Finding the statistics that were memorable and expressive was the next step. A quick search with key terms revealed that the average American family of four throws away more than $2,000 in spoiled food. An app like FreshShelf would save families that money. Furthermore, 69 percent of moms in the U.S. use smartphones, which makes an app like FreshShelf accessible to those who most need it.
After weaving these statistics into the pitch, I practiced, practiced, practiced so that when it came time to deliver my pitch, I wasn’t never. I did get caught on one part, but I quickly recovered and finished on a high note. I definitely learned that practicing in front of others is the best way to be confident with your pitch. A good elevator pitch can take you to the top floor.
Four years ago, I followed along with a four year-old as he taught me the Creighton Fight Song during New Student Orientation.
The White and the Blue! Colors two, it is you we defend.
He was two stories tall on the big screen at Morrison Field, which made him both literally and figuratively Creighton’s biggest fan. The video of him on youtube embodies the spirit of Creighton’s loyal fans – particularly his family members or friends who recorded his beautiful rendition.
Fearless for you, our might to the fight we will lend.
Though Creighton is not the biggest school in the Big East Conference, there is a dedicated fanbase for Creighton athletics, especially for Bluejays Basketball. Fans turn out in droves to pack the Century Link Center for Creighton Men’s Basketball home games. Some, like Bryan Ott, can count on one hand the number of home games they’ve missed.
Ott remembers going to the Civic Center to watch games with his dad when he was growing up. When he studied public relations at Creighton, he made sure to always be in the front row at all home games – even if it meant quitting a job at the World Herald. After graduating and starting work in public relations at Gallup, Ott wanted to sharpen his writing skills and so he began a blog about Creighton basketball before there was any real, dedicated coverage of it. He found other people who were also interested in covering Creighton basketball. They met together and by luck each brought to the table something unique. As a team (and later an LLC), they found that they could offer coverage of all Creighton sports, which was in demand by a sizeable consumer population. They bought a domain name, and White and Blue Review was formed.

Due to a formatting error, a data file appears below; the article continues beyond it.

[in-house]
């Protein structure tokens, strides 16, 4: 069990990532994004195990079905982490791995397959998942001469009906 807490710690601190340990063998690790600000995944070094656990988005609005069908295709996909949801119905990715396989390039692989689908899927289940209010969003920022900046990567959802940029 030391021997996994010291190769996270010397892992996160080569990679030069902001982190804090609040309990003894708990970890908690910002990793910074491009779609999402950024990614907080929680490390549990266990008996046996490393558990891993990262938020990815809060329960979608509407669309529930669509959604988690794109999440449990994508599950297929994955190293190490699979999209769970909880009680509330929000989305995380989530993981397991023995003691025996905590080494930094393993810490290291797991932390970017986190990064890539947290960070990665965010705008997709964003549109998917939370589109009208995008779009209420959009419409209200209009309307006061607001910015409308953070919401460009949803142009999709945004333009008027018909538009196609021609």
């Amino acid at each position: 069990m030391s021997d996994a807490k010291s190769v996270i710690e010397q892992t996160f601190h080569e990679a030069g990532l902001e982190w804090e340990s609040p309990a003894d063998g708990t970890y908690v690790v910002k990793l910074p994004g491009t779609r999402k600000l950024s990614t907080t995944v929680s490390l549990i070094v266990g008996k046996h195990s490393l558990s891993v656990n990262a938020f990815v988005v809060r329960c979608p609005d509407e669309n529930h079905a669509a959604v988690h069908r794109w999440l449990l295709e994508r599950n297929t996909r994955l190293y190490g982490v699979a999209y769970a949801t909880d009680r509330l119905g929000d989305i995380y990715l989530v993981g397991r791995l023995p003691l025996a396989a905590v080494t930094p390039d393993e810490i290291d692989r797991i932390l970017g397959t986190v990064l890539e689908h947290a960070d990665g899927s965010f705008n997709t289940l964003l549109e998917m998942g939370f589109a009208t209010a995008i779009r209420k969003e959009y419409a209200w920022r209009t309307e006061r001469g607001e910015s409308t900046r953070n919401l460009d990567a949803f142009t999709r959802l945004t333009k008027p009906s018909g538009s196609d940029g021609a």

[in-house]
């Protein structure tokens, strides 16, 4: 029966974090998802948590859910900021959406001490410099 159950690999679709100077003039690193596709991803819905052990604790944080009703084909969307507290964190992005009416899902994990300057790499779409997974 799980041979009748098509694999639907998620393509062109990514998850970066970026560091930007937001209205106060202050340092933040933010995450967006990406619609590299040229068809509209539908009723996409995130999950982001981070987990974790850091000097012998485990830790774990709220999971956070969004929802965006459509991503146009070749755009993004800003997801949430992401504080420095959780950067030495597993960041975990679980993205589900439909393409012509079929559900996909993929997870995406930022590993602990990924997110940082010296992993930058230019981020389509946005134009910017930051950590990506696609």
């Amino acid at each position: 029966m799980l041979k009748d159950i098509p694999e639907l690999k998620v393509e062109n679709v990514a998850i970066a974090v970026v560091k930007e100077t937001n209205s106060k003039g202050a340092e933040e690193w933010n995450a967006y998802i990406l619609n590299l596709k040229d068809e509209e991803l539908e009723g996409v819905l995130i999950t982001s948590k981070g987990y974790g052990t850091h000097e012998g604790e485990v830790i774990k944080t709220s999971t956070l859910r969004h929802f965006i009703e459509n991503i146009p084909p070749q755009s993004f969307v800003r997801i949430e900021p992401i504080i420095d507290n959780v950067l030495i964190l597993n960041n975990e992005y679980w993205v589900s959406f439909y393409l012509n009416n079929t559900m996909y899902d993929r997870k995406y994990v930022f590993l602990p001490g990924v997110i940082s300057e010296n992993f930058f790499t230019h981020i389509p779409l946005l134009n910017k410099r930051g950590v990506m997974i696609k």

So: wave, colors, wave. We will fight on for your glory.
Ott attributes some luck to the formation of White and Blue Review. Sure, the sports blog had a competitor, but he did not have the passion that the WBR boys had. Ott and other WBR contributors have something that is invaluable in business: grit and passion. White and Blue Review works hard to cover all of Creighton’s sports, with the extent purpose of boosting the school they love.
White and Blue! We will fight til the fight is won.
Knowing what you don’t know is just as important as knowing what you do know, especially when starting a business. When it comes to microeconomics and business strategy, I remember from macroeconomics senior year of high school that the downward-sloping curve on a supply and demand graph is the demand curve. Of course, I also know the ultimate goal of a business is to provide goods and/or services that can turn a profit. (But is that all? Steve Denning of Forbes has a different take.)